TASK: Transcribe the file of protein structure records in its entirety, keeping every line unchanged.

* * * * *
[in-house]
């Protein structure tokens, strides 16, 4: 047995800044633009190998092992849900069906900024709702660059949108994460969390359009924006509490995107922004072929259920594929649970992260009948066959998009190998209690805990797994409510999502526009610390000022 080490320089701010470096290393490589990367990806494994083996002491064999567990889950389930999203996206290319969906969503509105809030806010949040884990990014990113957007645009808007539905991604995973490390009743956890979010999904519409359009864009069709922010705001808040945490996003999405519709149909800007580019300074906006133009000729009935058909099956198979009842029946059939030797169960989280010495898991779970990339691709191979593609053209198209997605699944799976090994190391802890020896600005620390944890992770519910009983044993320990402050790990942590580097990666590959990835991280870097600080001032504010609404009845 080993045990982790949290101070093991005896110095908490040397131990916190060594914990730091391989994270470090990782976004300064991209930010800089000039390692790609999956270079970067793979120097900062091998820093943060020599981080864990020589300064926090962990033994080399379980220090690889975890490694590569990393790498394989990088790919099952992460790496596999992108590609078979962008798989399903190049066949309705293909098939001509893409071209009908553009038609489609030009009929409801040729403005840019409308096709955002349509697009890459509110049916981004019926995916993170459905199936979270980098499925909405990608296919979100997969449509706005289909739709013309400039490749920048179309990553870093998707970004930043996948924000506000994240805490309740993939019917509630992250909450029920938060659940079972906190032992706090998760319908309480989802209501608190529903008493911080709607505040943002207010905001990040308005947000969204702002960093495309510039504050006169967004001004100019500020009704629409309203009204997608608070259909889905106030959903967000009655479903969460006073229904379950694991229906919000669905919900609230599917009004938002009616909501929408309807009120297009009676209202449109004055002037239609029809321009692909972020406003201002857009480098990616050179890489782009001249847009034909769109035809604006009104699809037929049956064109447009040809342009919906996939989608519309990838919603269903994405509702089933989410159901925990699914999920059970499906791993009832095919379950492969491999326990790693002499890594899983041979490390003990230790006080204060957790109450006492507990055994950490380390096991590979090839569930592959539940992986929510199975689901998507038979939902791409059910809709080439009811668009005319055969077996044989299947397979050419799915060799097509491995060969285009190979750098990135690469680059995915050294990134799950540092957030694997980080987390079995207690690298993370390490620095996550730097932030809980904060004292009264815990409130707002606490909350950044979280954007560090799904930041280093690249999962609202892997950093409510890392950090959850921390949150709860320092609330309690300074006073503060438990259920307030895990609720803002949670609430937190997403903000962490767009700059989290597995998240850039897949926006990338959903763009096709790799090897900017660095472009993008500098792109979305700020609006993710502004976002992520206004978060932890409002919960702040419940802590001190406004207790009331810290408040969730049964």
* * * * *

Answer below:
[in-house]
């Protein structure tokens, strides 16, 4: 047995800044633009190998092992849900069906900024709702660059949108994460969390359009924006509490995107922004072929259920594929649970992260009948066959998009190998209690805990797994409510999502526009610390000022 080490320089701010470096290393490589990367990806494994083996002491064999567990889950389930999203996206290319969906969503509105809030806010949040884990990014990113957007645009808007539905991604995973490390009743956890979010999904519409359009864009069709922010705001808040945490996003999405519709149909800007580019300074906006133009000729009935058909099956198979009842029946059939030797169960989280010495898991779970990339691709191979593609053209198209997605699944799976090994190391802890020896600005620390944890992770519910009983044993320990402050790990942590580097990666590959990835991280870097600080001032504010609404009845 080993045990982790949290101070093991005896110095908490040397131990916190060594914990730091391989994270470090990782976004300064991209930010800089000039390692790609999956270079970067793979120097900062091998820093943060020599981080864990020589300064926090962990033994080399379980220090690889975890490694590569990393790498394989990088790919099952992460790496596999992108590609078979962008798989399903190049066949309705293909098939001509893409071209009908553009038609489609030009009929409801040729403005840019409308096709955002349509697009890459509110049916981004019926995916993170459905199936979270980098499925909405990608296919979100997969449509706005289909739709013309400039490749920048179309990553870093998707970004930043996948924000506000994240805490309740993939019917509630992250909450029920938060659940079972906190032992706090998760319908309480989802209501608190529903008493911080709607505040943002207010905001990040308005947000969204702002960093495309510039504050006169967004001004100019500020009704629409309203009204997608608070259909889905106030959903967000009655479903969460006073229904379950694991229906919000669905919900609230599917009004938002009616909501929408309807009120297009009676209202449109004055002037239609029809321009692909972020406003201002857009480098990616050179890489782009001249847009034909769109035809604006009104699809037929049956064109447009040809342009919906996939989608519309990838919603269903994405509702089933989410159901925990699914999920059970499906791993009832095919379950492969491999326990790693002499890594899983041979490390003990230790006080204060957790109450006492507990055994950490380390096991590979090839569930592959539940992986929510199975689901998507038979939902791409059910809709080439009811668009005319055969077996044989299947397979050419799915060799097509491995060969285009190979750098990135690469680059995915050294990134799950540092957030694997980080987390079995207690690298993370390490620095996550730097932030809980904060004292009264815990409130707002606490909350950044979280954007560090799904930041280093690249999962609202892997950093409510890392950090959850921390949150709860320092609330309690300074006073503060438990259920307030895990609720803002949670609430937190997403903000962490767009700059989290597995998240850039897949926006990338959903763009096709790799090897900017660095472009993008500098792109979305700020609006993710502004976002992520206004978060932890409002919960702040419940802590001190406004207790009331810290408040969730049964």